I have always loved butterflies. And bees, and, well, what many would call ‘bugs’ of all shapes and forms.
I would spend hours searching for, collecting and observing the bewildering array of invertebrates to be found in our garden and the countryside beyond.
I remember the ‘telling off’ when my primary school rang my mother, concerned that I had not arrived at school that day (I used to bike around three miles to get there), and mum set off to look for me. She didn’t have to look far. I had an old meat safe in which I kept and observed caterpillars. Needless to say I had to check on them before getting my bike out of the shed. Well, on that day one of the pupae (chrysalis) had started to ‘hatch’. The wonders of a butterfly emerging from this little ‘shell’, the colours of the wings dazzling in the sunshine as they unfold to dry….well, if you have ever watched this miracle of nature, you will understand!
So it was out of my love of our native fauna that I developed, as a natural progression, a love of plants. I have to confess that I would rather have worked with insects – but careers advice was limited (my suggestion of wanting to be a nature reserve warden was met with either a gasp of horror or a stony silence). Apparently not a suitable vocation for an educated young lady of the 1970s!
Somehow I ended up training in commercial horticulture where the aim of growing most crops, at that time, necessitated an endless spray programme to eliminate any ‘pest’ that dared to loiter near the said plant. These so-called pests often being the same wonderful creatures I nurtured and observed in my earlier years.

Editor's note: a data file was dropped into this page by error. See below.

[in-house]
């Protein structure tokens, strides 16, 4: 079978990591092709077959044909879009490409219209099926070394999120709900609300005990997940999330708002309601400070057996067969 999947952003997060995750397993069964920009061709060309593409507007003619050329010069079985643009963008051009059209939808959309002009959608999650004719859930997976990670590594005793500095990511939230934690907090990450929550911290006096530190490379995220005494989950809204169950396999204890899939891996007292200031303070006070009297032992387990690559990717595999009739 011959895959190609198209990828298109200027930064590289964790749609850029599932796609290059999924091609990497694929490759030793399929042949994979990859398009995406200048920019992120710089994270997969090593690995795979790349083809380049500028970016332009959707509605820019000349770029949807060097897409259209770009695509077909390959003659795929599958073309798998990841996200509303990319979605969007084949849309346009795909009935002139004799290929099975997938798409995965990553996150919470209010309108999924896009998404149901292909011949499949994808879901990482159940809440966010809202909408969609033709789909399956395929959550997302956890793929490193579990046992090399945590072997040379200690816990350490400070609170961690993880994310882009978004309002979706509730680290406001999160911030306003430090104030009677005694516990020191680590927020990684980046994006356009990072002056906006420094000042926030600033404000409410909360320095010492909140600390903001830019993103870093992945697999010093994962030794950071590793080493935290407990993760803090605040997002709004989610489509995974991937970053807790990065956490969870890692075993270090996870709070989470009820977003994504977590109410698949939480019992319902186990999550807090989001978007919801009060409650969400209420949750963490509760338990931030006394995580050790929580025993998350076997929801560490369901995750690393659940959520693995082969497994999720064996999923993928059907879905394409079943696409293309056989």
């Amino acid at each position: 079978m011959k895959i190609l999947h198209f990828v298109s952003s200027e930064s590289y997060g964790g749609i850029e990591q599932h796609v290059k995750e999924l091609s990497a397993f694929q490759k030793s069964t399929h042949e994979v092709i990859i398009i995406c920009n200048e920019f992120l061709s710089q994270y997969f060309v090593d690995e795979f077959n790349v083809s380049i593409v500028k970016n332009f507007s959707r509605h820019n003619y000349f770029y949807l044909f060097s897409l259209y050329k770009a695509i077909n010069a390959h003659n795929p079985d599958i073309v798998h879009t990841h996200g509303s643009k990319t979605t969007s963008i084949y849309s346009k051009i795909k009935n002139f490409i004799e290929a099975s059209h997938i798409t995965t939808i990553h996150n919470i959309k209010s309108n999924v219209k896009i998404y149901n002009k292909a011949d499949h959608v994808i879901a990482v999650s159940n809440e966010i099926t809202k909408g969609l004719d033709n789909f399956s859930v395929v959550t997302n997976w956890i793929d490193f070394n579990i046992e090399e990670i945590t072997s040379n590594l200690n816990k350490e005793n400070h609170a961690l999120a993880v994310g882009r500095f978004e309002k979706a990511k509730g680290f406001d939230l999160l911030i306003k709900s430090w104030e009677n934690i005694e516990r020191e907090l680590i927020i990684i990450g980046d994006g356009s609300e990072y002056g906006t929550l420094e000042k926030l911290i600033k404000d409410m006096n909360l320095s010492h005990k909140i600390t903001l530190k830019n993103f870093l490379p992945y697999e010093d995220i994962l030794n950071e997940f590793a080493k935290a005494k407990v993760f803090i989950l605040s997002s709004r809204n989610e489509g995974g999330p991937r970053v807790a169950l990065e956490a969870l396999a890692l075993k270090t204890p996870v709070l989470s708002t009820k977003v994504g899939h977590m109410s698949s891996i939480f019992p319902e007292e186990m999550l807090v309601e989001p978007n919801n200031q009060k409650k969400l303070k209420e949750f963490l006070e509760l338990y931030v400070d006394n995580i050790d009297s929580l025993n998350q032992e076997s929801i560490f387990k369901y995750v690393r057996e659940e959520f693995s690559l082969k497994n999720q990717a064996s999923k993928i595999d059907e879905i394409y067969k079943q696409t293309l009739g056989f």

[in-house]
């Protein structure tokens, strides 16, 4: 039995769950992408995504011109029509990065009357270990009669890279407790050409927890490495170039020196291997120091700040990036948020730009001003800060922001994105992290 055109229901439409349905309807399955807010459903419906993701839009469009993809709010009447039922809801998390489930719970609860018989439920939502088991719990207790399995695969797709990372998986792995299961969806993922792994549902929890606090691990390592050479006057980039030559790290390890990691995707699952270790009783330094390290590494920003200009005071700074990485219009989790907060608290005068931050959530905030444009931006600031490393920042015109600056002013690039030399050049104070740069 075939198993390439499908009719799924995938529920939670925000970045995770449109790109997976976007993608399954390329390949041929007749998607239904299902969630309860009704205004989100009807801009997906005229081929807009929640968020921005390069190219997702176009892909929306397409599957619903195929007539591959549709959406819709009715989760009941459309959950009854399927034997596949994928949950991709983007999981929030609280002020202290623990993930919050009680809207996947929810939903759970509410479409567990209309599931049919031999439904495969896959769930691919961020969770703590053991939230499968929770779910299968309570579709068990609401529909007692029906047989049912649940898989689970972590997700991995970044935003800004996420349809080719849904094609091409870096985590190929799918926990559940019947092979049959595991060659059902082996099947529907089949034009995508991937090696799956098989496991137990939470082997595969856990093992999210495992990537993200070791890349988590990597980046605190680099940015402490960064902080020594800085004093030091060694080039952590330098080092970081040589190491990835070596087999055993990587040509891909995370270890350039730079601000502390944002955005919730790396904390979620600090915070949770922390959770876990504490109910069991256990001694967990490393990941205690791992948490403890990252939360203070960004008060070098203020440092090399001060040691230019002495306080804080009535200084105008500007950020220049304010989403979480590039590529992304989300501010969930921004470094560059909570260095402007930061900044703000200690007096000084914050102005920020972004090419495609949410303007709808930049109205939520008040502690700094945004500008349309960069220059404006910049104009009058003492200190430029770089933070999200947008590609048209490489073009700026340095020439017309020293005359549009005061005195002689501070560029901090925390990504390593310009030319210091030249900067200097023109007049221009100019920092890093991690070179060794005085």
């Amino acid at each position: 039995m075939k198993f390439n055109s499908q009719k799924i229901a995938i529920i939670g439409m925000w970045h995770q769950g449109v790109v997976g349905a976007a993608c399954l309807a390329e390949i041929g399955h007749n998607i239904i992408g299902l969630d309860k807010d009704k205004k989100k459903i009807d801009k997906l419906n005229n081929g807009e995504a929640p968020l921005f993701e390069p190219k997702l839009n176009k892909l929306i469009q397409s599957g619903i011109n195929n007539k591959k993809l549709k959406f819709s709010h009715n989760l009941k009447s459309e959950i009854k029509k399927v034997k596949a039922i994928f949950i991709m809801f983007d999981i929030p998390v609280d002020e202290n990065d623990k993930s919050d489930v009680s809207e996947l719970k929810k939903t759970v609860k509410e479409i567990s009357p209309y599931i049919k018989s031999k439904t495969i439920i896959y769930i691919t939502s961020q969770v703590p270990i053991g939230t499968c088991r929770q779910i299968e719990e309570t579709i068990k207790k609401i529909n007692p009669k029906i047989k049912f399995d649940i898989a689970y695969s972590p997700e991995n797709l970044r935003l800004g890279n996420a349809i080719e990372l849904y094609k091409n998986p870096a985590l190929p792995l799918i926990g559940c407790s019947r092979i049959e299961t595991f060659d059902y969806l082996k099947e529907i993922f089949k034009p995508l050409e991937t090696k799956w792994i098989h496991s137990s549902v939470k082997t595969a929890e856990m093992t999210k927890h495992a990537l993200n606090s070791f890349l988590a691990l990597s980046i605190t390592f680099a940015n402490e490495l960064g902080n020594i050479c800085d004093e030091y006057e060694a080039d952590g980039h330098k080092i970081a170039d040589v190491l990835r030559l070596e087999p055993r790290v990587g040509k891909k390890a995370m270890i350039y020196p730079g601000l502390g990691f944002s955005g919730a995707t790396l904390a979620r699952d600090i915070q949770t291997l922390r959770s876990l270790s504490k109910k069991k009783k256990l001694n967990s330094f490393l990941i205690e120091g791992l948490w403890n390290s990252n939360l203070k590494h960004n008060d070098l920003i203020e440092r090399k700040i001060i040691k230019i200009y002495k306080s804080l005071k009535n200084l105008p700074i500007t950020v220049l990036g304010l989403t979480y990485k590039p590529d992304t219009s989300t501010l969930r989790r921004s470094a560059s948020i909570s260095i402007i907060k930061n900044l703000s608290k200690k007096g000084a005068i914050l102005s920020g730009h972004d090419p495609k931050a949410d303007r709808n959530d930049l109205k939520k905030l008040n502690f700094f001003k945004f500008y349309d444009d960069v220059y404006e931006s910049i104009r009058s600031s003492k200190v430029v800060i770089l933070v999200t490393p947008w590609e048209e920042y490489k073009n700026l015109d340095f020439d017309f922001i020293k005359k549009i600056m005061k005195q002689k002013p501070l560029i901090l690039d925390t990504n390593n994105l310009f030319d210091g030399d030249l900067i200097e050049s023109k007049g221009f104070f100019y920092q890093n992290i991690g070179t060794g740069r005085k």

Fortunately we are now far more aware of the environment; many of the pesticides are now banned, and use of them is far more selective.
Plant Health is a major unit in the RHS courses we teach here, but we emphasise correct selection of plants, suitable growing techniques and sustainable methods of prevention or control – with ‘chemical controls’ almost a thing of the past. At last.
Why have I just given you my life history? Observing, in this morning’s sunshine, the array of butterflies on a buddleja, or butterfly bush.
Tortoiseshells, Peacocks, Red Admiral, various Whites, Comas (no Painted Ladies yet this year) and at least seven different types of bee. The colourful panicles acting as a magnet with their promise of nectar at the end of the long tubular florets.
I could write for hours about these wonderful shrubs. And considering they are not native, I find it quite surprising how invaluable they are to our nectar seekers at this time of year.
The genus buddleja is endemic to four continents – but not Europe. There are over 100 species endemic to the Americas, Africa and Asia, mostly evergreen or deciduous shrubs, with some reaching tree-like 30m in height! However, most of the cultivars we grow in our gardens are forms of the Chinese Buddleja davidii, or hybrids of various species. And every garden should have one!
• Manea School of Gardening, a Royal Horticultural Society Approved Centre, has a range of RHS courses at all levels commencing in September. For more information visit: www.maneaschoolofgardening.com or email Mary at: firstname.lastname@example.org